Reports that the Japanese whaling fleet is about to invest in a faster mother-ship to enable them to 'out-run' protesters who object to the killing of these animals clearly confirms that the claim that their activity is 'research' is a fiction (https://www.theguardian.com/environment/2018/jan/23/japan-to-replace-whaling-mother-ship-in-sign-hunts-will-go-on). Whaling may be profitable but it is both cruel and unsustainable.
Research based on their owner's observations (always subject to a bit of concern) over an extended period on 44 neutered pet cats by researchers at Queen's University Belfast has confirmed that individual animals have a dominant paw when entering a litter box, starting to walk et cetera (https://www.theguardian.com/science/2018/jan/22/paw-choice-cats-show-right-and left-hand-preferences). They did, however, find that male cats tended to use their left paw and females the right. As the right hemisphere of the brain controls the left side of the body (and vice versa), they speculated that this might account for the more prominent fear responses evident in males (the right side of the brain is said to be more concerned with 'emotional' factors than the left side).
Monday, 22 January 2018
Thursday, 11 January 2018
The UK government appears to be attempting to develop a greenish tinge with a media mega-gush of warm words on reducing plastic packaging and microplastics (in facial scrubs et cetera); planting 'Northern forests' with the aid of The Woodlands Trust; doing something about difficult-to recycle disposable coffee cups; proposed post-Brexit changes to farming subsidies and other initiatives (https://www.theguardian.com/politics/2018/jan/09/michael-gove-takes-on-the-throwaway-culture-of-plastic-bottle-waste). All of this seems to have been triggered by the public response to Blue Planet 2 (catching the wave?). There does, however, seem to be a lack of joined-up thinking with no comments yet about abandoning fracking (in deed, some companies are, reportedly seeking to perform this activity even in sensitive, protected established areas), stopping the ill-advised badger cull to reduce TB in cattle; improving the building of new homes without encroaching on what is left of the environment or reconsidering the costs (financial and environmental) of nuclear power developments such as Hinkley Point. The whole initiative seems a) to be very long term (so nobody is likely to be held to account) and b) to depend on 'nudge theory' rather than legislation.
- January 11, 2018
Friday, 5 January 2018
It has been reported that the up-market supermarket, Waitrose, is to stop selling high caffeine 'energy drinks' to children under 16 (www.telegraph.co.uk/news/2018/01/04/waitrose-ban-sales-high-caffeine-energy-drinks-children-16/). This is apparently a response to the potential effects of these drinks on obesity and behavioural change. I will reiterate my standard moan that they should not really be labelled 'energy drinks' (in spite of their glucose content) as their ingestion tends to produce reactive hypoglycaemia (a lowering of blood sugar by insulin release, with reduced energy and increased irritability in many subjects). There have been the standard responses by people who think that supermarkets should not 'dictate' what we buy (although 16 year-olds cannot legally buy alcohol in stores). The questions might arise of how 16 year-olds demonstrate their age to people on the check out and how you can stop people buying the drinks for younger children. I personally feel that this is a good move that hopefully might be taken up (and extended) by other chains.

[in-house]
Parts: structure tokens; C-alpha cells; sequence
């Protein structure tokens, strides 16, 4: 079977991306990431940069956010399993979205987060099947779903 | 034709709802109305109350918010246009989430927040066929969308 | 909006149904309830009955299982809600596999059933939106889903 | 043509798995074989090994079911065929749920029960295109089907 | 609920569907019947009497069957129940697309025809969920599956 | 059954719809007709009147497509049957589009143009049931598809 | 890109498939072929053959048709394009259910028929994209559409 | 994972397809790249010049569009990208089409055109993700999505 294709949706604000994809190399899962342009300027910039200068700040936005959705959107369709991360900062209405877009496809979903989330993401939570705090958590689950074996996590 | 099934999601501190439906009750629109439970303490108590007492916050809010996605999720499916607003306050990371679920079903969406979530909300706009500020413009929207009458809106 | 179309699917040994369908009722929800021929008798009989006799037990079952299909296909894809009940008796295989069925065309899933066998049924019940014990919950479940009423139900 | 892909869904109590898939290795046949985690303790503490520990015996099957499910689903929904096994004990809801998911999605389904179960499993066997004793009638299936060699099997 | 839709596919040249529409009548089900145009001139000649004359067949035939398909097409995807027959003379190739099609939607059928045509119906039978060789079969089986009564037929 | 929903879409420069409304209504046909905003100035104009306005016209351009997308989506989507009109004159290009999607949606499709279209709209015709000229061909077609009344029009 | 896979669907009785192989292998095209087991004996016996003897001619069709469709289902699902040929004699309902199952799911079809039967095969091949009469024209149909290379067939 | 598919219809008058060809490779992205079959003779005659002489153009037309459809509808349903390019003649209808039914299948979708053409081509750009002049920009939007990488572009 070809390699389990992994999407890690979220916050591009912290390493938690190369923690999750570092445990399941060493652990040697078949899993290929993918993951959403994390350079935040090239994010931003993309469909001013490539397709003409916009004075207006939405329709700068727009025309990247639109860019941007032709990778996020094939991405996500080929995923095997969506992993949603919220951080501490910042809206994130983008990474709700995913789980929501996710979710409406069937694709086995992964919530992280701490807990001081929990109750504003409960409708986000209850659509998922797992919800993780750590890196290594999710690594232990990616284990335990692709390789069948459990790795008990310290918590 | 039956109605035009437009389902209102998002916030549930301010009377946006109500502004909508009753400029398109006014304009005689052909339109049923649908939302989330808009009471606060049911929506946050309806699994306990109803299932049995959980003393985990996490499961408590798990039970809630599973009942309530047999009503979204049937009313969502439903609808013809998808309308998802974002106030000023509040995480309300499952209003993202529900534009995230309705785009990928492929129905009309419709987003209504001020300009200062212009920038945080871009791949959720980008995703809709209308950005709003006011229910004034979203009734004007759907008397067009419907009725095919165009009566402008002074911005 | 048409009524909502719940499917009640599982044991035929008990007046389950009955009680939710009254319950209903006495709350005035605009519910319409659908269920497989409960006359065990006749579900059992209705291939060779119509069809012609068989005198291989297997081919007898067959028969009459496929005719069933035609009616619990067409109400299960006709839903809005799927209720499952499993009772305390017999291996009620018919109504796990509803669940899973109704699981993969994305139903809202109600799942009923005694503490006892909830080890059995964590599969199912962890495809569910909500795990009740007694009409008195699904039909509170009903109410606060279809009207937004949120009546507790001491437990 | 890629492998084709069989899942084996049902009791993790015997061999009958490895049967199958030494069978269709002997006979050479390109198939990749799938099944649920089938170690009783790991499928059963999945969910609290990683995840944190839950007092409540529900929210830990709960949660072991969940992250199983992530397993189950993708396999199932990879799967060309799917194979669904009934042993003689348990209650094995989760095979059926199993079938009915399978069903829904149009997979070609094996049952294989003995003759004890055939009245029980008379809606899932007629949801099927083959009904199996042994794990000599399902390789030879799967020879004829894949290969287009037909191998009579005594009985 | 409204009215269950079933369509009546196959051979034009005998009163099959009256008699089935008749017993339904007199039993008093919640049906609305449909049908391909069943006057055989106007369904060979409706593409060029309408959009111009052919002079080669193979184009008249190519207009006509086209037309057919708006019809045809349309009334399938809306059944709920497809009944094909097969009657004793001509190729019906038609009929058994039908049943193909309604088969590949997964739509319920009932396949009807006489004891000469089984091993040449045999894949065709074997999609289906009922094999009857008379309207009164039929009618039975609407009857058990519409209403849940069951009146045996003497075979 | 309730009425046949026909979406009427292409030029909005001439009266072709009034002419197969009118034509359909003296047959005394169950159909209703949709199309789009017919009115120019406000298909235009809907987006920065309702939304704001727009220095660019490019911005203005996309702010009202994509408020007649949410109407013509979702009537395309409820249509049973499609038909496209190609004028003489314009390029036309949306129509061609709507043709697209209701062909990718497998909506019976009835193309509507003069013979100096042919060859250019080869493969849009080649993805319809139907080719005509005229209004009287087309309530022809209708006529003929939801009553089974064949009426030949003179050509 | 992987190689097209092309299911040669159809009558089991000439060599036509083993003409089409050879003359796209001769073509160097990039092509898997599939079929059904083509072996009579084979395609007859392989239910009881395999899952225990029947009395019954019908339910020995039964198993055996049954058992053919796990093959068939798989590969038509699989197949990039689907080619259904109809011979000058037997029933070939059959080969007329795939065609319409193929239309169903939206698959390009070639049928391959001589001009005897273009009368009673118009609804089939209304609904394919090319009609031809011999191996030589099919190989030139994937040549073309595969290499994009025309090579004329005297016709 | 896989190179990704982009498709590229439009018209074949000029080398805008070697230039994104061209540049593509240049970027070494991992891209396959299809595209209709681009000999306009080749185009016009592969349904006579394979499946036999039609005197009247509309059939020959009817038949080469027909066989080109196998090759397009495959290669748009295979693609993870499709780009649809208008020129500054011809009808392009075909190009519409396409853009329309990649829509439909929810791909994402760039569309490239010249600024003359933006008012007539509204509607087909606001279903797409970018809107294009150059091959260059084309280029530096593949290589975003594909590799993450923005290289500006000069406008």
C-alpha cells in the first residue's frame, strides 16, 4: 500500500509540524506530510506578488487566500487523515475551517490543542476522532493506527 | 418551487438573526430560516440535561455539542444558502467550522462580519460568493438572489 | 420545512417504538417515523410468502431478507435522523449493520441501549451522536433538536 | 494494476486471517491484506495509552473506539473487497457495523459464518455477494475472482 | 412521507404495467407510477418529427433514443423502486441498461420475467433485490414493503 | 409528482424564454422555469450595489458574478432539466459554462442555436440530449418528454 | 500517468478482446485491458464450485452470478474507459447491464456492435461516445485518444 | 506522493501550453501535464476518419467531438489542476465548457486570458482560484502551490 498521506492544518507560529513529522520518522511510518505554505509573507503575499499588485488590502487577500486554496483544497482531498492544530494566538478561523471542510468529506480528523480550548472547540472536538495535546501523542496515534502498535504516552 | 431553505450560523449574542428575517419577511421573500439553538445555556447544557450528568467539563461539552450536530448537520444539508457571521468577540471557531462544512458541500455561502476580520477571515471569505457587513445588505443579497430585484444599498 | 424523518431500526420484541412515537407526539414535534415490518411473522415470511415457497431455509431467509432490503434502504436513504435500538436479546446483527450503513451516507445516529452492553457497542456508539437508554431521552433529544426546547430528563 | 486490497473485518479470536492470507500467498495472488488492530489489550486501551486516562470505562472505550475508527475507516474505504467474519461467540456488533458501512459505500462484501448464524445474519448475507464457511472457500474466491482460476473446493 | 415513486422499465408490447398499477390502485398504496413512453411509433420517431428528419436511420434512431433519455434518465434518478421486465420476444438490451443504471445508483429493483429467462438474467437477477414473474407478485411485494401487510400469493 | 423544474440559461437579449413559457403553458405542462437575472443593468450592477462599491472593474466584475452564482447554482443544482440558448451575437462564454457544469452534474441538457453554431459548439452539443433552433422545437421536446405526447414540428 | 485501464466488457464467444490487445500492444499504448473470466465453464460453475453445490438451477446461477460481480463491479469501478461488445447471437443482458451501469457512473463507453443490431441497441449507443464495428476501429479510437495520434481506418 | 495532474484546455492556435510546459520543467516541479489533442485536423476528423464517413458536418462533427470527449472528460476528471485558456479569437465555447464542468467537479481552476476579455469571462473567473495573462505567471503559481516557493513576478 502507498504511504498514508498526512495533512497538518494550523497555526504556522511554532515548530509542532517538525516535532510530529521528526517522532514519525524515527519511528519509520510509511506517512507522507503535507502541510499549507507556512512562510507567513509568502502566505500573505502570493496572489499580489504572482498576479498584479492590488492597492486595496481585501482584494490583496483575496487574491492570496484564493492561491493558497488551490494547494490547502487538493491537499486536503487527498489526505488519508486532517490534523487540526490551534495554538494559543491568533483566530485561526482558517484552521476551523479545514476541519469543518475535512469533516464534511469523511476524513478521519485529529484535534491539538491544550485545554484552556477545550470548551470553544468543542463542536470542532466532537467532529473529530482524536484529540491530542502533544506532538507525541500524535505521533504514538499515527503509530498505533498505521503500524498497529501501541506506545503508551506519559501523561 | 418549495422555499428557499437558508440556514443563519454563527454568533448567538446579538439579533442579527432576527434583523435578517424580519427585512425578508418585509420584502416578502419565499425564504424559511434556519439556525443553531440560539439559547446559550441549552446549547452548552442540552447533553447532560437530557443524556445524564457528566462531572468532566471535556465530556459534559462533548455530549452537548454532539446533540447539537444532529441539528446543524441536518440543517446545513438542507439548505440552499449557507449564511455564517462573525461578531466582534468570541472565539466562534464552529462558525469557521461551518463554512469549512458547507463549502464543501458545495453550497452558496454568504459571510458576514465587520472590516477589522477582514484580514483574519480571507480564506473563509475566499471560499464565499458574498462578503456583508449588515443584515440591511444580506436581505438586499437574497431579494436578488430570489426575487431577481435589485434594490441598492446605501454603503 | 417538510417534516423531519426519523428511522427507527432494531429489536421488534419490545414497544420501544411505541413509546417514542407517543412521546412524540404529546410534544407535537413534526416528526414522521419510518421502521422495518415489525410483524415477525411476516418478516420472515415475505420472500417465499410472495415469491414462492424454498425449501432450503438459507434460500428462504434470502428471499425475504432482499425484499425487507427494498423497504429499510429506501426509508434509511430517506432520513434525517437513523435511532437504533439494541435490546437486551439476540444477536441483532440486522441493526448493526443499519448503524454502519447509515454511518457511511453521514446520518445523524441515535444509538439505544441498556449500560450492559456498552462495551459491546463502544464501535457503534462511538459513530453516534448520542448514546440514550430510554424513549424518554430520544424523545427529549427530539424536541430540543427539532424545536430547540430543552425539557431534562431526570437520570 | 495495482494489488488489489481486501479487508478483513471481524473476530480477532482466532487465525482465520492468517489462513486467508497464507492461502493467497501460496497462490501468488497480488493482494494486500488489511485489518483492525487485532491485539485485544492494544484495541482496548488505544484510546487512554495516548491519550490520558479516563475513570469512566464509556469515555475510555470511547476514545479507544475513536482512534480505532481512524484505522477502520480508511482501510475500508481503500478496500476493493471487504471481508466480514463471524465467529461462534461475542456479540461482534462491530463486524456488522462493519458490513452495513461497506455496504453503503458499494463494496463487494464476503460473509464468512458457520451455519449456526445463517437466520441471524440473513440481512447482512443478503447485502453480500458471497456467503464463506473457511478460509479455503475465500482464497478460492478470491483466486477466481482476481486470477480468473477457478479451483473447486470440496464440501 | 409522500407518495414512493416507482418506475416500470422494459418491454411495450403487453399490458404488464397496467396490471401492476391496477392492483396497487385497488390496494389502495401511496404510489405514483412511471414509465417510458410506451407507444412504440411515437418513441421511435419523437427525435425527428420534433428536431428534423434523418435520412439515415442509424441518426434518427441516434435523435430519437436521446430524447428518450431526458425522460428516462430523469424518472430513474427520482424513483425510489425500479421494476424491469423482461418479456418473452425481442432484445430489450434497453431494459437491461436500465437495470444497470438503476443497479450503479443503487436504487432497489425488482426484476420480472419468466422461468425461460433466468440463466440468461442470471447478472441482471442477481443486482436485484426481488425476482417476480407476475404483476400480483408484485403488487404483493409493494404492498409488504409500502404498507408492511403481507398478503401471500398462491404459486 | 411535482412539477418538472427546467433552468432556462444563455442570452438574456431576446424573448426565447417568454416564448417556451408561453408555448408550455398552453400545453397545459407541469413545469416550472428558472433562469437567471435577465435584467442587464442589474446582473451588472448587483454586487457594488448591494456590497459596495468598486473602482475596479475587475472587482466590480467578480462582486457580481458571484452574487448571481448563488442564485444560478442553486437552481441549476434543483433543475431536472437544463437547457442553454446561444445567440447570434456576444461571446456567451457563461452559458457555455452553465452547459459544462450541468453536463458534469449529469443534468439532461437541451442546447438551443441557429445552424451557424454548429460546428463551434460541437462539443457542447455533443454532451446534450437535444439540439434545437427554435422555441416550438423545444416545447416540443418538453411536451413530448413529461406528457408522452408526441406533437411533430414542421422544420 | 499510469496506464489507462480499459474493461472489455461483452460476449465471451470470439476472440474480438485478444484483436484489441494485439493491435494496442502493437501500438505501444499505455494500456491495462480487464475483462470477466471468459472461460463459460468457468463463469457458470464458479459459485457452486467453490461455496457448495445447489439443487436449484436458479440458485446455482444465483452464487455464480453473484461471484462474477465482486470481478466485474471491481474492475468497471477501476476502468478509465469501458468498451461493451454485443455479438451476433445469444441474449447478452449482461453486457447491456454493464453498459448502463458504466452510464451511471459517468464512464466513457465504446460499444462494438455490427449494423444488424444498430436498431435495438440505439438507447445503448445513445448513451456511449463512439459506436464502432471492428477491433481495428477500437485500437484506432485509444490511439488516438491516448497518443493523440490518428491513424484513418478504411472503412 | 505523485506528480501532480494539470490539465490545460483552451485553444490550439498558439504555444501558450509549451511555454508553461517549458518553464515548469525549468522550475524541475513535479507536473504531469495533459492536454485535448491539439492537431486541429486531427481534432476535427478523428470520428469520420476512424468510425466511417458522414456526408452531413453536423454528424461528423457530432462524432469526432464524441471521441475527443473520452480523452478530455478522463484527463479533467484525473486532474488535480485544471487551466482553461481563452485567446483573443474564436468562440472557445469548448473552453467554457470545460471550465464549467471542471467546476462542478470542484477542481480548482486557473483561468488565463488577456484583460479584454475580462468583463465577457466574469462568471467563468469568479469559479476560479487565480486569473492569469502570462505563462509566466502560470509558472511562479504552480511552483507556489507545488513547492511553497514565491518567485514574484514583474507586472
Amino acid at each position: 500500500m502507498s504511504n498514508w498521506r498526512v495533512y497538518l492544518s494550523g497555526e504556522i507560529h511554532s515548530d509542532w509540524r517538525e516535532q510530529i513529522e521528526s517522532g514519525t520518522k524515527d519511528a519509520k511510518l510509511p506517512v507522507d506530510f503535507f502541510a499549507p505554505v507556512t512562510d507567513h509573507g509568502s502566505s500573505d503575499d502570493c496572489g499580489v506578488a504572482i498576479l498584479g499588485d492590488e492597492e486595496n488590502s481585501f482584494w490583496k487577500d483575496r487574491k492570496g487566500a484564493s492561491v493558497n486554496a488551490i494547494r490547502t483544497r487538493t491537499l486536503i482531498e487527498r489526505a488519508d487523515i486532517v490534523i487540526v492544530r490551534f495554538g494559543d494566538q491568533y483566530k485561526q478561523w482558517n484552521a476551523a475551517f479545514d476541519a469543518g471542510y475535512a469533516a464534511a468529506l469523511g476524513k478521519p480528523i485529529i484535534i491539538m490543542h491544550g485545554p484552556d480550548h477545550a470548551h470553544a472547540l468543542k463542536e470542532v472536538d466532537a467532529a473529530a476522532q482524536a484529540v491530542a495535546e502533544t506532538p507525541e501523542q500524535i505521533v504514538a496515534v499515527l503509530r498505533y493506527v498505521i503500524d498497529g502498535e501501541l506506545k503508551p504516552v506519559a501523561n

The environmental audit committee in the UK parliament has apparently advocated imposing a 25p surcharge, followed by a possible complete ban, on disposable coffee cups (https://www.theguardian.com/environment/2018/jan/05/mps-25p-charge-takeaway-coffee-cups-possible-ban-environmental-audit-committee-report). It seems that around 2.5 billion disposable cups are used each year in the UK and only a tiny percentage (circa 0.4%) are recycled because of their mix of cardboard and plastic. The surcharge could be used to fund further recycling (it can be done) or its imposition might well encourage a search for alternatives (customers bringing their own rechargeable cups or using actual washable crockery?).
Thursday, 4 January 2018
A study, with genetically modified mice, has cast further light on the association between alcohol ingestion and cancers (https://www.theguardian.com/science/2018/jan/03/alcohol-can-cause-irreversible-genetic-damage-to-stem-cells-says-study). Although there could be species differences in responses to this popular material, it seems that alcohol simultaneously impairs the body's ability to clear away an alcohol metabolite (acetaldehyde) that lesions DNA as well as the effectiveness of genetic repair mechanisms. These effects could alter any of the body's cells but seem to especially damage the organism's reserve of stem cells (unspecialised cells that can give rise to a range of tissues). The UK population shows a particularly high incidence of alcohol-related cancers. Cheers!
There seems to have been a plethora of fire-related animal deaths at UK zoos over the Christmas 2017 holiday period. An aardvark and several meerkats died at London zoo (www.bbc.co.uk/news/av/uk-42465392/london-zoo-devastated-by-aardvark-fire-death) and 13 Patas monkeys were killed at Woburn Safari Park (www.telegraph.co.uk/news/2018/01/02/breaking-thirteen-monkeys-killed-woburn-safari-park-fire/). It should be noted that, although many zoo animals do tend to live longer than their counterparts in the wild, caged animals to have some particular risks. Fires in zoos are frequently linked to catering and caged animals in adjacent areas are not easy to locate and rescue. I have also noted earlier that the siting of zoos near city centres can also damage animal health due to exposure to vehicle-generated air pollution.
Wednesday, 3 January 2018
The recent ban by China on importing much plastics waste from the UK and other locations means that some countries have to reconsider how they do their 'recycling' (https://www.theguardian.com/environment/2017/dec/07/chinese-ban-on-plastic-waste-imports-could-see-uk-pollution-rise). Essentially, what China has been prepared to pay for UK plastics waste has subsidised the costs of council recycling efforts (but not, perhaps, covering the costs of house-holder's time and hot water washing of items?). The material has often been recycled back to us from China in a variety of products. Perhaps, the policy change (linked to a need to improve environmental conditions in China) will lead to changes in the UK including a) reducing the amount of plastics in packaging; b) incinerating some of the waste (with carbon capture?) to generate electricity and c) recycling some of the material ourselves?